Saturday, January 25, 2014

Cincinnati Streetcar 1/16/14 Liberty St Thermite Weld (night)

This thermite reaction isn't really any better than any of a dozen other ones you can see on YouTube, but it's in my hometown, and I've seen the weld after the fact. My wife and I happened to be down in that area a few days after this was posted online, and I was able to see the weld shown here. To me, that's pretty cool.

I've been curious for a while how these welds worked - not the chemistry of them, that I understand, but rather how the molten iron was finished into the final weld. So I went hunting an explanation and found this animated video of the weld process.

Monday, January 20, 2014

Nitinol Teaspoon That Bends!

Someone fetch me the Great Randi...or at least Uri Geller.

C'mon, those references aren't that old, are they?

Whatever...some people just don't appreciate culture. Everyone, though, can appreciate this wonderful demonstration of a fun application of nitinol, a shape memory alloy of NIckel-TItanium (from the Naval Ordinance Lab).

For a scant $50 or so, I'd actually be pretty tempted to order one myself if they weren't currently out of stock.

Sunday, January 12, 2014

Book review request

I would like to add a topic for book reviews to the blog to cover books that could be useful for the teaching of material sciences. The books could be useful as teacher background reading, student reading sources, lab manuals, historical materials connections, anything, really.

I don't, however, have a whole lot of time to do the semi-in-depth book reviews that I would like to do. Are there any folks out there who might be interested in helping out and writing any sort of review of one of your favorite books with a material science connection, something you might already have read and are using in your classroom, perhaps? Or maybe there's a book you particularly enjoyed and that has some material science content but haven't found how to use in the classroom.

I already have a partial list of books that I would like to review (but would be very much willing to add in new ones):

Casting a Fire Ant Colony With Molten Aluminum

Wow, chatty fellow, eh?

There may not be any words in the above video, but there is a gorgeous technique for casting a model of a fire ant colony. Yeah, it's just heat metal, dump metal, let cool, dig, but it's amazing to see the finished product with all the chambers interlaced throughout the colony.

The next video is longer and shows a bit more background of a different artist who is working in a similar medium, that of melting aluminum cans to cast sculptures of ant colonies. I particularly like the images of the blazing fire at 2:55. I also like the music (by Cake, a fun band, lemme recommend), but I will tell you that the music has a seriously Not Safe For Work (NSFW) word in the lyrics. The product in the end is far more delicate in this video, but that might not be something that the artist knows going in.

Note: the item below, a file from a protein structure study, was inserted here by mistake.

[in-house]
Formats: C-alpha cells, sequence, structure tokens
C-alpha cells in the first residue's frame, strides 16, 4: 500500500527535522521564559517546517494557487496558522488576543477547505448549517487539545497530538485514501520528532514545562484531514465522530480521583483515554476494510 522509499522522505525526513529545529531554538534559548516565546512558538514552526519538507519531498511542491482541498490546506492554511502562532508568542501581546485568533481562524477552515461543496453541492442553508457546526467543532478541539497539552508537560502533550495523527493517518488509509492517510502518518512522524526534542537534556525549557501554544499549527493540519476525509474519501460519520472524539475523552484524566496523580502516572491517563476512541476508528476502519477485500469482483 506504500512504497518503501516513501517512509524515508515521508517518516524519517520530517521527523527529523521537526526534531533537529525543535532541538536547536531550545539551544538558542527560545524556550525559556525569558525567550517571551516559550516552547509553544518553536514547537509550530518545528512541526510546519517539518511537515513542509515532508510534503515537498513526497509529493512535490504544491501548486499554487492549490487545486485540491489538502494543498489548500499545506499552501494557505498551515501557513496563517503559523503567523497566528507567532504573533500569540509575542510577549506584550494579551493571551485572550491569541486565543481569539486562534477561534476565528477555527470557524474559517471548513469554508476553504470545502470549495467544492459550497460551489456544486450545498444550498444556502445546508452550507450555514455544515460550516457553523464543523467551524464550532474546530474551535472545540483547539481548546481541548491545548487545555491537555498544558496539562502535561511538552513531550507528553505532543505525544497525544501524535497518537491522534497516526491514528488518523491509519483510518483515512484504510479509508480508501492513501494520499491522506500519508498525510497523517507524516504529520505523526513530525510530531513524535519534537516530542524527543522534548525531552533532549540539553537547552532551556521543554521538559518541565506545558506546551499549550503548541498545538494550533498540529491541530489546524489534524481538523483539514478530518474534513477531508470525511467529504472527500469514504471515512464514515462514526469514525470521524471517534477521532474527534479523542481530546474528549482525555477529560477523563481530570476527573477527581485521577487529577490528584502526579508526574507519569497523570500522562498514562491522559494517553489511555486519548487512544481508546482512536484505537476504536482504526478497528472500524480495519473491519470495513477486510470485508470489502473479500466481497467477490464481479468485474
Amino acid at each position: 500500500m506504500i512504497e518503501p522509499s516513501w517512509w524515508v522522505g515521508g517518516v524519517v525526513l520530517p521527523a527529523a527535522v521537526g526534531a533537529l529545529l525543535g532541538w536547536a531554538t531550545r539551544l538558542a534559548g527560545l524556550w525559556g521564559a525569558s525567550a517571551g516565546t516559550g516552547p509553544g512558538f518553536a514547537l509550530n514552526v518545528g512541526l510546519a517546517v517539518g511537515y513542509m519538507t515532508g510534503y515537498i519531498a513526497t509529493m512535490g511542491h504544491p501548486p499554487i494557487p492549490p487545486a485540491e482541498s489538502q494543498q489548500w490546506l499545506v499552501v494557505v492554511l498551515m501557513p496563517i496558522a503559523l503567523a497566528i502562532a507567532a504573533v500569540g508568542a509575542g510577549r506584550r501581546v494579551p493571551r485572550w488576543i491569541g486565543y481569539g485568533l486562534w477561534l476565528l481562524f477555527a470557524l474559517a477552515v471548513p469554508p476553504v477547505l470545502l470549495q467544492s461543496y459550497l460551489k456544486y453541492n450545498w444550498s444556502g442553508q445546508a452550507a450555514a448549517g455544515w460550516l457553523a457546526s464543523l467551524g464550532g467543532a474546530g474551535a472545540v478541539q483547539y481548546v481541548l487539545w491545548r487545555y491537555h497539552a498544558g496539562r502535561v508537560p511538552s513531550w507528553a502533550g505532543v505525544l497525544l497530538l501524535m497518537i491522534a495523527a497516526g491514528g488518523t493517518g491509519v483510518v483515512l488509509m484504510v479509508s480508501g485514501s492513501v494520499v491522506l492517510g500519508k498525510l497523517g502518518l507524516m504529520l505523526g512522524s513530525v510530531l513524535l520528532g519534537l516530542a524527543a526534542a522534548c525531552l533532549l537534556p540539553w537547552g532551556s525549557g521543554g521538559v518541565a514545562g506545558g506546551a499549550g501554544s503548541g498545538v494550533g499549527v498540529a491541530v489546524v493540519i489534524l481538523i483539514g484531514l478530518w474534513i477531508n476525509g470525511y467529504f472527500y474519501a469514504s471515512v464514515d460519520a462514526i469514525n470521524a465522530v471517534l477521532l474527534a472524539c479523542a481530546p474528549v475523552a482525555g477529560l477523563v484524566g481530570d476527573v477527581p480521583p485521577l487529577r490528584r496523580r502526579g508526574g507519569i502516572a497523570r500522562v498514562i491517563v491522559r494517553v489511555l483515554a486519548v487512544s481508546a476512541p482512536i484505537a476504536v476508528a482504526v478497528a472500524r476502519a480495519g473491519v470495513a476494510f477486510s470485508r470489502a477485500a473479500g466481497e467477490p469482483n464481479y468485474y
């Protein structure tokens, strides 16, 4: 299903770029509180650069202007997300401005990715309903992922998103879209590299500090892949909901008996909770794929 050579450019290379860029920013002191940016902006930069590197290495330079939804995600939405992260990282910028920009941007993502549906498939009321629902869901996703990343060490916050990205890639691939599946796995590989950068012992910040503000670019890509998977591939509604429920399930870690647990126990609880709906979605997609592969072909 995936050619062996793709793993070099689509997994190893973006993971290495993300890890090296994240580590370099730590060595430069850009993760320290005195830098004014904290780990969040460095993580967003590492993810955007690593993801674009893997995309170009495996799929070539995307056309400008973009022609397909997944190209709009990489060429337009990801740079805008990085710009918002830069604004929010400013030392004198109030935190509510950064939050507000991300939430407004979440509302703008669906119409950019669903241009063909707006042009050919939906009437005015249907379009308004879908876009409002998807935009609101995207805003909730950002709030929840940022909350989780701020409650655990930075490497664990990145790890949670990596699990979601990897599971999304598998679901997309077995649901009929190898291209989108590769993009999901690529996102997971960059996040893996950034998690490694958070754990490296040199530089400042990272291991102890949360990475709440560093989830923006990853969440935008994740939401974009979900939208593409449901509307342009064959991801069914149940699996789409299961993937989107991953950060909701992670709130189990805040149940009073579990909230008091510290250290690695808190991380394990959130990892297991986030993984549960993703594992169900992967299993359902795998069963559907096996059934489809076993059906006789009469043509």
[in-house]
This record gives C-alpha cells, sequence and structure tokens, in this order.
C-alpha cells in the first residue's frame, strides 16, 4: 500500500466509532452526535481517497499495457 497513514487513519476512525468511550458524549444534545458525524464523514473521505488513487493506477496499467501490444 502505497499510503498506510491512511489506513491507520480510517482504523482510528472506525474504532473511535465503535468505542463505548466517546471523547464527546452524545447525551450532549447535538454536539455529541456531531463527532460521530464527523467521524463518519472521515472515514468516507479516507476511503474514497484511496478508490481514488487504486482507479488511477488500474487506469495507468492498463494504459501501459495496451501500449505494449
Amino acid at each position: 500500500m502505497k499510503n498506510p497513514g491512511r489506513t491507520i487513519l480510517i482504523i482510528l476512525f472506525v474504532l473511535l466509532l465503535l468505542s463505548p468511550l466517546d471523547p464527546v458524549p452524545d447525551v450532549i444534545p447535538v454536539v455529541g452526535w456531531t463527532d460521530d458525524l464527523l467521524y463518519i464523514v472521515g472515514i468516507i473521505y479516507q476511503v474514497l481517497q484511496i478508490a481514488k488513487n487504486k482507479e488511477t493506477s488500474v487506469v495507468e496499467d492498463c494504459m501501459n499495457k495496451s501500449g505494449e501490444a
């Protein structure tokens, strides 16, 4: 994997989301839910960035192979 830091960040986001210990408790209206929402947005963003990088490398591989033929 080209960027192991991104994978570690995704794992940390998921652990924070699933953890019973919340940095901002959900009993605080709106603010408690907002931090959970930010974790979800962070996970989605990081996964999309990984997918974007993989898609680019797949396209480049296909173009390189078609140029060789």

There's also a video from CBS's Sunday Morning program a while back interviewing an artist who also casts anthills out of aluminum.

Oh, and I don't see any dead ants in the sculptures, but they have to be there (or totally carbonized) right?

Friday, January 10, 2014

Hexagonal Pewter Stool

Why's it gotta be hexagonal? You never see anybody casting a nonagonal stool anymore. Why did we lose the art of nonagonal casting? Heck, I'd settle for dodecagonal casting for a change. Sheesh...

I've done sand casting once at Ohio State University in ASM's year-two camp and a few times using moon sand as a medium in the classroom, but I would've never thought of heading out to the beach to make my mold and cast directly into the playa. There are probably two main reasons for this: one, the closest big body of water to my house is the Ohio River, not exactly know for its fine, sandy beaches; and two, I'm not an artist.

This time-lapse video of sand casting is pretty impressive, though, with the artist (assumedly Max Lamb) maxing a stool that I'd be happy to have in my home.

Thursday, January 9, 2014

Can you walk on water? (Non-Newtonian Fluid Pool)

Oobleck knows to nationality.

These Malaysian folks mixed up 8000 (or so) liters of cornstarch and water and had a blast with it.

There's really nothing revolutionary to see here, but there's a lot of fun in watching the folks try to ride a bicycle, dance, flip, do a jig on the surface.

Tuesday, January 7, 2014

Super Hydrophobic Surface and Magnetic Liquid

The Slow Mo Guys make videos showing actions in - shockingly, I know - slow motion.

Here they're in a GE lab showing 'how water reacts on a superhydrophobic surface,' in their words. Personally, I'd've liked to have seen a single drop on the surface, but the beauty of the two differently-colored streams coming together and showing almost no interaction with the white surface is pretty cool, too.

The last part of the video also shows a ferrofluid attracting to a magnet.